Virtual offers – Digital museum visits and more
You can enjoy museum visits, wine tastings and music events in the Romantic Cities from the comfort of your own home. Our overview gives you information on upcoming events.
The Jewish centres in the three cathedral cities of Speyer, Worms and Mainz on the northern Upper Rhine have been known by the Hebrew acronym ShUM, which is derived from the cities’ Hebrew names Shpira, Vermayza and Magentza, since the Middle Ages. These cities laid the foundations for the formation of a new Jewish culture to the north of the Alps, the culture of the Ashkenazic Jews. What set them apart was the extraordinary significance of the Rhenish scholars, the unique bond between the communities and the radiance exuded by the texts, buildings and works of art created there, which continues to this day.
Apart from the Mainz scholars, Rabbi Shlomo Yitzchaki, known as Rashi, is the central figure behind the lasting renown of the ShUM cities. He started studying in 1060 in the Jewish school in Mainz, then highly regarded by Jews in Europe, before moving to Worms. His words are still relevant today and every copy of the Babylonian Talmud is printed with a commentary by Rashi. The Jewish Museum at Hinteren Judengasse 6 in Worms is named after him. It stands on the Medieval foundations and cellar vaults of what was once the dance hall, wedding hall and school for the Jewish community.
The Jewish culture is reflected in remarkable buildings and museums in all three cities. The ‘Heiliger Sand’ and ‘Judensand’ Jewish cemeteries in Worms and Mainz respectively are the oldest preserved examples of their kind in Europe. The ‘Heiliger Sand’ cemetery, which was founded with the first synagogue in Worms in around 1034, is definitely worth a visit. There are more than 2,000 graves, including monuments to leading rabbis, which attract many Jewish visitors from all over the world. The oldest Jewish gravestones north of the Alps can be found in Mainz, which was home to the most important Jewish community in Central Europe until the 11th century.
In Speyer, the buildings handed down from the Medieval Jewish community focus on the ‘Jewish quarter’ complex in Kleine Pfaffengasse, including the remains of the synagogue, the oldest known monumental Mikveh (ritual baths) and the SchPIRA Museum. This is where the Jewish community settled in the late 11th century with the support of Rüdiger Huzman, the Bishop of Speyer. A men’s synagogue was built in the Jewish quarter, with a women’s prayer house added later. The ruins of the synagogue are the largest medieval place of worship still standing in Central Europe. The Jewish ritual bath (Mikveh) was first mentioned in 1126 and has remained preserved and largely unchanged over the centuries. It is one of the oldest remaining of its kind and of real significance in terms of cultural history. Steps lead 10 metres down into a deep barrel vault with a square bathing well. This was the scene for the ritual cleansing set out in Jewish law.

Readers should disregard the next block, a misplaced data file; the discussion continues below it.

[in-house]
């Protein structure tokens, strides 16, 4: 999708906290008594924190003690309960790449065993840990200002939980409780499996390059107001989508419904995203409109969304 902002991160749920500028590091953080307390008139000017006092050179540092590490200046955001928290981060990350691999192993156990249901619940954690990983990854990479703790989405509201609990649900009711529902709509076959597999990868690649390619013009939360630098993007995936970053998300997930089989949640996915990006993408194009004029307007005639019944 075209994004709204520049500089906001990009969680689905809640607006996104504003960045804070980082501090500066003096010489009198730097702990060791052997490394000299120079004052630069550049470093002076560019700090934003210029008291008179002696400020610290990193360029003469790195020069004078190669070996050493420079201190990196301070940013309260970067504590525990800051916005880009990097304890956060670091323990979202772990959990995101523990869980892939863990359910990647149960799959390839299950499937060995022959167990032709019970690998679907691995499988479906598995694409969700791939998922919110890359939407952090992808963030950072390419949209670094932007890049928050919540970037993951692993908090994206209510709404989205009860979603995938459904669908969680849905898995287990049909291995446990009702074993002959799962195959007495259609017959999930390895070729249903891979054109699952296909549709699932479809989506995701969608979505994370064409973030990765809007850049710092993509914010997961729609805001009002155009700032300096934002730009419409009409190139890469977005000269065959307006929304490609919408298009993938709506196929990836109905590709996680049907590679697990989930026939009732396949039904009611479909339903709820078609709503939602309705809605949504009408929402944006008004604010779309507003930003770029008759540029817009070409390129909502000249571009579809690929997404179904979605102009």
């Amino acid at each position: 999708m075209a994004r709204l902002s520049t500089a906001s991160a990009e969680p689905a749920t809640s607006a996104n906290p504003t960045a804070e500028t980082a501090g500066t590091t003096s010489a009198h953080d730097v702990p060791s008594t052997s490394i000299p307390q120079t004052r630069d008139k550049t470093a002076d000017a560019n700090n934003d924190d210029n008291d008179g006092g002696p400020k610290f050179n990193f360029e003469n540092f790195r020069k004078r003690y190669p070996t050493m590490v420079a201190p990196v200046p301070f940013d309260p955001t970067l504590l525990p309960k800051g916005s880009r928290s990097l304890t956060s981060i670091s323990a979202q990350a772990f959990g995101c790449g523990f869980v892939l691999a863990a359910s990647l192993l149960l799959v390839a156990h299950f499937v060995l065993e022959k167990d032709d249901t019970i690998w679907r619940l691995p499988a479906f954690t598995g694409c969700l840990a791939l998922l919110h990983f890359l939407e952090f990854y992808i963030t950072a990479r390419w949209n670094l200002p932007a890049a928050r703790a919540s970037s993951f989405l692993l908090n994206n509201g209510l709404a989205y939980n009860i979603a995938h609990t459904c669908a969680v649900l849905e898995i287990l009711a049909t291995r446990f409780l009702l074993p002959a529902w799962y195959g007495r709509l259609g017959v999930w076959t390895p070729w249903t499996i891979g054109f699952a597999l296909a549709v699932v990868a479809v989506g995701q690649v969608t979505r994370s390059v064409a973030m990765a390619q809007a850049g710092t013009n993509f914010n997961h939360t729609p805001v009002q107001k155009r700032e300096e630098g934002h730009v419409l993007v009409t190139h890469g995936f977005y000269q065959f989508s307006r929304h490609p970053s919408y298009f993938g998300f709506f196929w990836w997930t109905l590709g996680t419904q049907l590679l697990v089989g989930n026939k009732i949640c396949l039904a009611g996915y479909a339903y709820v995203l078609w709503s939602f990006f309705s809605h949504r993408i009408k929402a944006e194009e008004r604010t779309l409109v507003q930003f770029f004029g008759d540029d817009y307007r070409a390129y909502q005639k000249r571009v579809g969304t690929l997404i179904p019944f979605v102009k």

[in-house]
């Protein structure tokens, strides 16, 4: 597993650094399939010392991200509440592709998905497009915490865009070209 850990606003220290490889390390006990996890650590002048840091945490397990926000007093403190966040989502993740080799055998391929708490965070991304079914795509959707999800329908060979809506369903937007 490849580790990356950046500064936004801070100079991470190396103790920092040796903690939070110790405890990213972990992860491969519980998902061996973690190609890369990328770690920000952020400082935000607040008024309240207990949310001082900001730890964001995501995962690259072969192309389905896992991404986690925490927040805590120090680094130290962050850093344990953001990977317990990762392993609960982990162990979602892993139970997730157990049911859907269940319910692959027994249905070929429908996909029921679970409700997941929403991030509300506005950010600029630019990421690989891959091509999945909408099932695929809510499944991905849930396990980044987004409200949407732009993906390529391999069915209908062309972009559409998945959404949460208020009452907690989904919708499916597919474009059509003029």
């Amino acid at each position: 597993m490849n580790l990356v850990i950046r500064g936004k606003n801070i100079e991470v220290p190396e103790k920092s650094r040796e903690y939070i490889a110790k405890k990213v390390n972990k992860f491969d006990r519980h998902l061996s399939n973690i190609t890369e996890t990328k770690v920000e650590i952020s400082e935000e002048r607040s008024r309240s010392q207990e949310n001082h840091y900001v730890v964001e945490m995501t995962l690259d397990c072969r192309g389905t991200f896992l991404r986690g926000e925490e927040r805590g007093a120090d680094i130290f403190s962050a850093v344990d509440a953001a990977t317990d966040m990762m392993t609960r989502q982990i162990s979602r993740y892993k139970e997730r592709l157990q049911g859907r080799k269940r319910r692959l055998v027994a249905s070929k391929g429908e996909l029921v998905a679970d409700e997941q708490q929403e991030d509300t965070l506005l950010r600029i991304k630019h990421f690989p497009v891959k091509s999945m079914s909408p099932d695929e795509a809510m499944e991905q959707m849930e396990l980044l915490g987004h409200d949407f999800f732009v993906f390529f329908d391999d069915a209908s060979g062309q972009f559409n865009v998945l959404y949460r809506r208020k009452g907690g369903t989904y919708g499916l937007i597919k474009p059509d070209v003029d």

The SchPIRA Museum features archaeological exhibits and information boards to give visitors an insight into the cultural and ritual lives of the Speyer Jews at the synagogue, the ritual baths and the cemetery. It includes gravestones, architectural elements and floor tiles from the synagogue, plus coins from the ‘Lingenfeld Treasure’. The media room shows films in various languages on the mikveh and the Jewish quarter, and there is an interactive media station.
The community centres and cemeteries in the ShUM cities of Speyer, Worms and Mainz are still unique testaments to Ashkenazi Judaism with an extraordinarily universal value. They were included on the UNESCO World Heritage List in July 2021 and thus designated UNESCO World Heritage Sites.